Never has securing land rights for the world’s poorest people been more important

In an era defined by concerns over food security, environmental sustainability, stubborn cycles of poverty, and a global rush for farmland, secure rights to land for the world’s small farmers is critical.

For more than four decades, Landesa has championed the power of land ownership and secure land rights for farming families and communities as the keys to a safer and more prosperous future.

We are making progress.

Across the globe, from China’s rice paddies to Rwanda’s cassava fields, the world’s poorest people are climbing out of poverty by gaining legal control of their land. With the help of Landesa’s global team of land tenure experts, and in partnership with governments around the world, more than 109 million families in 40 countries have obtained secure land rights.

But more can be done. Most of the poorest people on the planet share three traits: they live in rural areas, rely on agricultural labor to survive, and don’t own the land they till. Landlessness remains one of the best predictors of extreme poverty around the world.

Structural problems deserve structural solutions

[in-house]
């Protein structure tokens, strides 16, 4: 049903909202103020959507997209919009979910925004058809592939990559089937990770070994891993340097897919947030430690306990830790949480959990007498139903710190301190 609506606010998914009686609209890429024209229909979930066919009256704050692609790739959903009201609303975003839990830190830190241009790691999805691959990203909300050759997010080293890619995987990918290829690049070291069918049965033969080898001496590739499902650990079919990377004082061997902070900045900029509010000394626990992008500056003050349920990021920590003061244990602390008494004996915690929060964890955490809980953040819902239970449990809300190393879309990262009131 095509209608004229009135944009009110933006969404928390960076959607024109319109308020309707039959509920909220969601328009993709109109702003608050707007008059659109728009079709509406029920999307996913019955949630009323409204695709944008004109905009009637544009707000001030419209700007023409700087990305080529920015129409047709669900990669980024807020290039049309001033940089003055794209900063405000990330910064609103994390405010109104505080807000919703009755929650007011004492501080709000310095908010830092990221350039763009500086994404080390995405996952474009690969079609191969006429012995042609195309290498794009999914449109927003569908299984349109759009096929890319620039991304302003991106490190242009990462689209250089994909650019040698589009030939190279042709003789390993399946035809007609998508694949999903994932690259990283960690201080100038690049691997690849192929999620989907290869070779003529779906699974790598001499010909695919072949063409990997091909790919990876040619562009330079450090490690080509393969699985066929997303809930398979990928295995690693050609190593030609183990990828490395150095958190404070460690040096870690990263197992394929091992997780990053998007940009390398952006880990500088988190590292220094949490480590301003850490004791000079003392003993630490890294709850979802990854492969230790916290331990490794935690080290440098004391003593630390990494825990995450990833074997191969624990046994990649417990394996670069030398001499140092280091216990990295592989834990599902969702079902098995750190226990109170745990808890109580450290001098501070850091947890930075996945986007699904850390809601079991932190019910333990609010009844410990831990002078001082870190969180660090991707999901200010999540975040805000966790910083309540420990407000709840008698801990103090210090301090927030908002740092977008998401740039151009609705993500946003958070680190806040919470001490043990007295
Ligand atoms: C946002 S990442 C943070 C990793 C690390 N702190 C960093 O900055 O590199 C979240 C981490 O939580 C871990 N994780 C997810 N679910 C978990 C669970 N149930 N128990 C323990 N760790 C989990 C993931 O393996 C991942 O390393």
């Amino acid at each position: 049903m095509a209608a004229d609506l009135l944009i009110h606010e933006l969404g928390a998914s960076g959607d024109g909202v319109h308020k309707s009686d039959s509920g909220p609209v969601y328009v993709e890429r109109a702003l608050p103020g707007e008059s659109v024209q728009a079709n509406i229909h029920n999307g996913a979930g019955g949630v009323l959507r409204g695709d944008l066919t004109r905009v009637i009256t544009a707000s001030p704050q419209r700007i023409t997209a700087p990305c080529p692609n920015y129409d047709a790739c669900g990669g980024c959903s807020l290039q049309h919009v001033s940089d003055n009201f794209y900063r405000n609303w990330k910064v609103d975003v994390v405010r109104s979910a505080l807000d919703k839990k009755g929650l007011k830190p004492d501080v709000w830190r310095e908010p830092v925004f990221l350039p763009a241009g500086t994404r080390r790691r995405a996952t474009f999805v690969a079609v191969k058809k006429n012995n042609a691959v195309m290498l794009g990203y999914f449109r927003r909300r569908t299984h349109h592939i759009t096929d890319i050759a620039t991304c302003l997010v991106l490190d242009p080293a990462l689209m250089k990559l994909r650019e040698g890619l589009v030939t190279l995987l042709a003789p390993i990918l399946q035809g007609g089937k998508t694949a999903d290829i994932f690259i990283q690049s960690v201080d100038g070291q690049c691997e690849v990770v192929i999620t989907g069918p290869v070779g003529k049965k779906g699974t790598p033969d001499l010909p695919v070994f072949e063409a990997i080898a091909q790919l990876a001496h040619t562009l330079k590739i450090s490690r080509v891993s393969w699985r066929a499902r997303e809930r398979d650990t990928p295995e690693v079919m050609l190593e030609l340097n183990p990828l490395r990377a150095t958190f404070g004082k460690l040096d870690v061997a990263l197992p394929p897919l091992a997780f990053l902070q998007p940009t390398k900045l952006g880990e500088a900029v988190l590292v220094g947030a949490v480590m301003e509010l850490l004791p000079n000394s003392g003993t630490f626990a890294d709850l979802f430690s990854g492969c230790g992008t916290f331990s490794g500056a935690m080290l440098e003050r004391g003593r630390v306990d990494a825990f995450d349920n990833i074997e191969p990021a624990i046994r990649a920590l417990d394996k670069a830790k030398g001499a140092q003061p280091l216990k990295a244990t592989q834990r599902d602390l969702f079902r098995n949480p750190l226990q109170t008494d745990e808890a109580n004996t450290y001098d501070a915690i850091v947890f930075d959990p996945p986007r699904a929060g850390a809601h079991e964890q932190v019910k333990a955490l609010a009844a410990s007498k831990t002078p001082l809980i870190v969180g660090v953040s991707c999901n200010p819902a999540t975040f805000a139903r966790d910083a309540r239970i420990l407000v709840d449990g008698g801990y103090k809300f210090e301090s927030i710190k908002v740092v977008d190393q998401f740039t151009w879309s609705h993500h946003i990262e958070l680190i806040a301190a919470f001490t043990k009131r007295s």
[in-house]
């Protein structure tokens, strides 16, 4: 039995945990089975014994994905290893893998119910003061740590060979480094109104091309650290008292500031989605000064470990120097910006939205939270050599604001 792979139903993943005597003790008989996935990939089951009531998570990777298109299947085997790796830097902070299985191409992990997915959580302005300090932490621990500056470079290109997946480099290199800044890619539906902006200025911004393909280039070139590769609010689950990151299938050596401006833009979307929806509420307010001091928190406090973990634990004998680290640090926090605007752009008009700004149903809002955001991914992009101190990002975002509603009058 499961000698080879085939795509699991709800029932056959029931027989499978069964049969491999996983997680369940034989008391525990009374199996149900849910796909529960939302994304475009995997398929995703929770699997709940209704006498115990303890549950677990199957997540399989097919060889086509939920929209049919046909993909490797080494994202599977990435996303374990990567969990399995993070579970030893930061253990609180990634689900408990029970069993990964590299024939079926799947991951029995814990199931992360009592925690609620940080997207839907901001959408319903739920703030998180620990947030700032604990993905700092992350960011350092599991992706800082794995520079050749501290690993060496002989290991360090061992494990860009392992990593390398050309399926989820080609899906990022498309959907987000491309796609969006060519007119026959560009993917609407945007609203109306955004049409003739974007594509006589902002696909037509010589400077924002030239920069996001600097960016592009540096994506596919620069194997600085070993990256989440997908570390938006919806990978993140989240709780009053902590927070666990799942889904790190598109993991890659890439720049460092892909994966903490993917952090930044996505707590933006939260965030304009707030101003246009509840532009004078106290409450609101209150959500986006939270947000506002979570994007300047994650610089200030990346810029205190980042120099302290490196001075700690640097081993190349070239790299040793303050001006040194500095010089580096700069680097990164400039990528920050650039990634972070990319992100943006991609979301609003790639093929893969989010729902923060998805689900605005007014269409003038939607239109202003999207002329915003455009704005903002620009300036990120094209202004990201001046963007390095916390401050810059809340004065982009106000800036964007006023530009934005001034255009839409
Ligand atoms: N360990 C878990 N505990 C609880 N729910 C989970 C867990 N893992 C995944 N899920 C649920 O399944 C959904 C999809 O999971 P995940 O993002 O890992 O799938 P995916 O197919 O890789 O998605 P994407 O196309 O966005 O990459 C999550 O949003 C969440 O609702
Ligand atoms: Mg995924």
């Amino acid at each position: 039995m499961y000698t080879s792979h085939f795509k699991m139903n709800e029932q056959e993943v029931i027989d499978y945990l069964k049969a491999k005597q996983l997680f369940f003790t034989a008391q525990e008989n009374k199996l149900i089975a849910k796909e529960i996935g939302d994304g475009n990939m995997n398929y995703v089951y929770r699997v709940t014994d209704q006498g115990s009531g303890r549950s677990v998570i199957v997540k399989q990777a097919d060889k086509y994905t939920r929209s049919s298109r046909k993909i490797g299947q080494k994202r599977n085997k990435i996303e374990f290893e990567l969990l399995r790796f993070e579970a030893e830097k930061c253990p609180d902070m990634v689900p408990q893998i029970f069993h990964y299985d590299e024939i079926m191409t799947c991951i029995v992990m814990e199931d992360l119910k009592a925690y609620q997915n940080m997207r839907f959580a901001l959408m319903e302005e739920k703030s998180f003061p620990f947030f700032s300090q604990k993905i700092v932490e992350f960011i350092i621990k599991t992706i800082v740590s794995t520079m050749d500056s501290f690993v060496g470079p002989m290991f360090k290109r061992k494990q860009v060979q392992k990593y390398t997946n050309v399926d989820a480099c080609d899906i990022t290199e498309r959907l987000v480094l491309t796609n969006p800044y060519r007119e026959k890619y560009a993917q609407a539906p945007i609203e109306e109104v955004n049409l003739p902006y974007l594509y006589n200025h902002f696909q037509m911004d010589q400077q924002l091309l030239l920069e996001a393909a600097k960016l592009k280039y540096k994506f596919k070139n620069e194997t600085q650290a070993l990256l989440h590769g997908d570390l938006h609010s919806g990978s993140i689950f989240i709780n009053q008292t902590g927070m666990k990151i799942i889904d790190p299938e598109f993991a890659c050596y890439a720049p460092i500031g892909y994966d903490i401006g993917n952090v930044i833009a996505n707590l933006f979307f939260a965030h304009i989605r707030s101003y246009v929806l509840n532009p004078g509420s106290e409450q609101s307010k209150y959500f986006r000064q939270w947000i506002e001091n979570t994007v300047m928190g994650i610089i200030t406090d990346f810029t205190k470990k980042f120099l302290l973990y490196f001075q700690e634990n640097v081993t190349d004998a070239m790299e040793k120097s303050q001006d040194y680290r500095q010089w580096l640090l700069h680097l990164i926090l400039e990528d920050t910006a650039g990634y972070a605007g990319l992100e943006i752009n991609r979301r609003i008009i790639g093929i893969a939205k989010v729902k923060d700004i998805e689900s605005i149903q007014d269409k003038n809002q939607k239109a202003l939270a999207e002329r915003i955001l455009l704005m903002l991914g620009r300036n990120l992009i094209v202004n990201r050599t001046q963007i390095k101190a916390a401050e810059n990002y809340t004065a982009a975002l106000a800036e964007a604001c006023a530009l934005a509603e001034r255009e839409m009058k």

Landesa partners with governments to create laws, policies, and programs that provide secure land rights for the poorest.

We’ve learned that when a family has land of their own, they have opportunity and the means to improve nutrition, income, shelter. We’ve seen that when land rights are secure, the cycle of poverty is broken – for an individual, a family, a village, a community and entire countries.

Broadly distributed land rights, especially for women, provide structural systemic change that is enduring and multi-generational.

Founded in 1967 by former University of Washington Law Professor Roy Prosterman, and originally named the Rural Development Institute, we continue to be guided by the radically simple notion that secure property rights bring opportunity. While we recognize that land rights are not a panacea to poverty, we believe that they provide quite possibly the best first step. They are the foundation required for other development tools – education, public health, microfinance, sanitation, nutrition, among others – to take root. And they are necessary for us to address some of the most important issues of our time from food security to conservation.

We envision a world free of extreme poverty. We see a future in which all who depend on land for their well-being have secure land rights – one of the most basic and powerful tools for lifting themselves and their families out of poverty.

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